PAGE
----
What is Basic Life Support (BLS)?

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  • Written By: Mary McMahon
  • Edited By: O. Wallace
  • Last Modified Date: 01 October 2019
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Basic Life Support (BLS) is basic medical aid which is offered to people before they reach a hospital, or in situations where high-level medical care is not immediately available. Emergency medical technicians, paramedics, and other first responders can perform BLS, and people without formal medical training may be able to offer basic life support after taking a workshop to learn the basics. The idea behind BLS is that while it cannot always save a patient, it may keep a patient functioning long enough for more advanced measures to be taken.

The key to basic life support is maintaining the ABCs: airway, breathing, and circulation. When providing basic life support, responders may utilize cardiopulmonary resuscitation (CPR) to restart the patient's breathing, if necessary, and they can also provide basic treatment for cuts, broken limbs, and other problems. Often, the goal is just to stabilize the patient, not to provide lasting treatment.

Invasive procedures and drugs are usually not part of basic life support. In BLS training, people learn about a protocol to follow, which starts with securing the scene, and then determining whether or not the patient is responsive. If the patient is unresponsive, a series of steps can be taken to make the patient's condition more stable. BLS providers sometimes carry shortcut cards which list the steps in order, depending on the situation, with specific directions for airway obstructions, hypothermia, and other situations.


Medical professionals like doctors, nurses, and paramedics can provide BLS, since BLS is a very early part of medical training. First responders like police officers and fire fighters are also usually given BLS training so that they can provide assistance at a scene. Lay people can take BLS classes, which last several hours to several days, depending on the level of training involved, so that they can offer BLS. The ability to perform BLS can be especially useful for people who work with the public in environments like schools, gymnasiums, and restaurants.

BLS is not intended to be used alone. If basic life support is being offered to someone in medical need, it should be accompanied by a call to emergency services. The person making the call should be able to provide as much information as possible about the situation and the patient's condition. People do not need to know medical terminology; just telling the operator that the patient appears to have a broken leg, or appears to be bleeding profusely from a particular region of the body, can be extremely helpful. The operator will also want to know if the patient is responsive, and if any life support measures have been taken at the scene.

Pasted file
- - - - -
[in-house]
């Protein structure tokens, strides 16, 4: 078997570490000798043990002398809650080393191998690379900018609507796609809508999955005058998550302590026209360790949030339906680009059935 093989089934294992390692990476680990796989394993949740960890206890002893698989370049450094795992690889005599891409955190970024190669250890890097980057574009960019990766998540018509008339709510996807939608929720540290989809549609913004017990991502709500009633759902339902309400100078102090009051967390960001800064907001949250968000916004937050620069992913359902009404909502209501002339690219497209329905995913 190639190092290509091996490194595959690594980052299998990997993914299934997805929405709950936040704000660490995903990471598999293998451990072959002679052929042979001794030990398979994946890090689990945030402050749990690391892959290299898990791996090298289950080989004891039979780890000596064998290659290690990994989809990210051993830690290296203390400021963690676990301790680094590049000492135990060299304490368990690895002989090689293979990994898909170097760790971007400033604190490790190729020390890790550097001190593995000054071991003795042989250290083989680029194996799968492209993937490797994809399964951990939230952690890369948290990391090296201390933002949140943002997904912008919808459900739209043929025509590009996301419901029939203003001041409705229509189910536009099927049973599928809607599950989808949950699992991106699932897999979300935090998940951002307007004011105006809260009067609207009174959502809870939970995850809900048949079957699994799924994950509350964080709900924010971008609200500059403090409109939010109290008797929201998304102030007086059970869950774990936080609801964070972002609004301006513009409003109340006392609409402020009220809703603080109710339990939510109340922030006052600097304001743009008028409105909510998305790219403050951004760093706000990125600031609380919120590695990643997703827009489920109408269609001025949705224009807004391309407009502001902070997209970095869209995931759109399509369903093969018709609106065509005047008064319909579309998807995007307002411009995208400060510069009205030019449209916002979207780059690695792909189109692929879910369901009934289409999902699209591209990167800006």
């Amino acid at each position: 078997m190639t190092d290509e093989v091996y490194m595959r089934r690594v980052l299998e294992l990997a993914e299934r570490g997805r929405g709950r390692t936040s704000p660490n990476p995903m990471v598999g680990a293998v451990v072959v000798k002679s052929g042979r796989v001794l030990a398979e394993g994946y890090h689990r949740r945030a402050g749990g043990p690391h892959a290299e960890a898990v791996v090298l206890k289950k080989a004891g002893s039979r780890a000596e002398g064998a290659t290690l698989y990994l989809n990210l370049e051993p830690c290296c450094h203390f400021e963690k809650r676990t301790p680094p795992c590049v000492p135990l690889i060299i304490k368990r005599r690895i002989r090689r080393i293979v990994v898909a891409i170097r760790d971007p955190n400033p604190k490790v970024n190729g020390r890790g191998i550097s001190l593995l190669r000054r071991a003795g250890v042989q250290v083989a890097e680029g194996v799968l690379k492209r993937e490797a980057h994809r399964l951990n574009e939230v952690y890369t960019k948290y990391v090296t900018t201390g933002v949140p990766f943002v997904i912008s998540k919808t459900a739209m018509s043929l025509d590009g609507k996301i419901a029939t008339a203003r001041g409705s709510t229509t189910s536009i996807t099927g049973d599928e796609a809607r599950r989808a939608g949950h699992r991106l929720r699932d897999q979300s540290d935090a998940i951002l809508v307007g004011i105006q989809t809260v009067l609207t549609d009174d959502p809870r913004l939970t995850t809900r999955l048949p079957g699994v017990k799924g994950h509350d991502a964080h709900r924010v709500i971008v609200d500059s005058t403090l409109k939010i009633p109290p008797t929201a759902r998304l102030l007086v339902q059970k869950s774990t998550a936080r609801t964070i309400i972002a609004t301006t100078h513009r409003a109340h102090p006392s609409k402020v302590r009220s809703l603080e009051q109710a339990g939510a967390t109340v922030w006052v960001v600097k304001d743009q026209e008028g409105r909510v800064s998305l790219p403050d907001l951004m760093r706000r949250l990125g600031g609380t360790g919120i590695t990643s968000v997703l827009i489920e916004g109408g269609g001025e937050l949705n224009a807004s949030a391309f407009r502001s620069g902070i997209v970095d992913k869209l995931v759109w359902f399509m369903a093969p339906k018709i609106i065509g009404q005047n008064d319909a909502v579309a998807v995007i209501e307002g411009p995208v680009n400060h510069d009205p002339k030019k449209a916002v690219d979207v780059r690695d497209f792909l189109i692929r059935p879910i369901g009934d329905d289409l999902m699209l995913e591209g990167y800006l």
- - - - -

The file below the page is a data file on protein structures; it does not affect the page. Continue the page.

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Post 3

@Mor - I just want to point out again that even if you have taken a course in BLS certification, the very first thing you need to do at an accident is call the emergency services. I know that might not be the first thing people will want to do instinctively, but if you head into an accident zone without calling, you might also be hurt and there will be no one to rescue you or anyone else involved.

Which brings up another point. If it's at all dangerous (for example, if there are live wires around) then hold your own safety as paramount. Being a hero before the fire service or police get there isn't going to help if you

get yourself into trouble. It will only make their jobs harder.

Finally, if you aren't completely sure how to help someone who has been injured, then leave them alone and don't move them. They might have hurt their spine or have internal injuries and they need to be checked by a professional.

Post 2

@umbra21 - I was really shocked when I was taught that in order to do CPR right you often have to break the ribs of the person who is receiving it.

But that wasn't really the focus of the BLS course I took when I was in high school. They spent much more time on tending to wounds and keeping the person warm and in the recovery position.

I actually need to take a refresher course because it's been a long time since I took the initial one. And I've heard that the techniques are changed every few years to keep up with cutting edge research. Also I don't know how much I'll really remember.

Post 1

Everyone should take at least a basic course in first aid training. It's not enough to think you might know what to do because you've seen it in a few television shows or movies. Not only do they often show the wrong techniques, they also usually only show the most dramatic techniques, which are usually only going to be used as a last resort. I mean things like CPR, for example. It actually only rarely saves people who need it, but there are plenty of other things you can learn, like recognizing shock or hypothermia, that could be much more useful.

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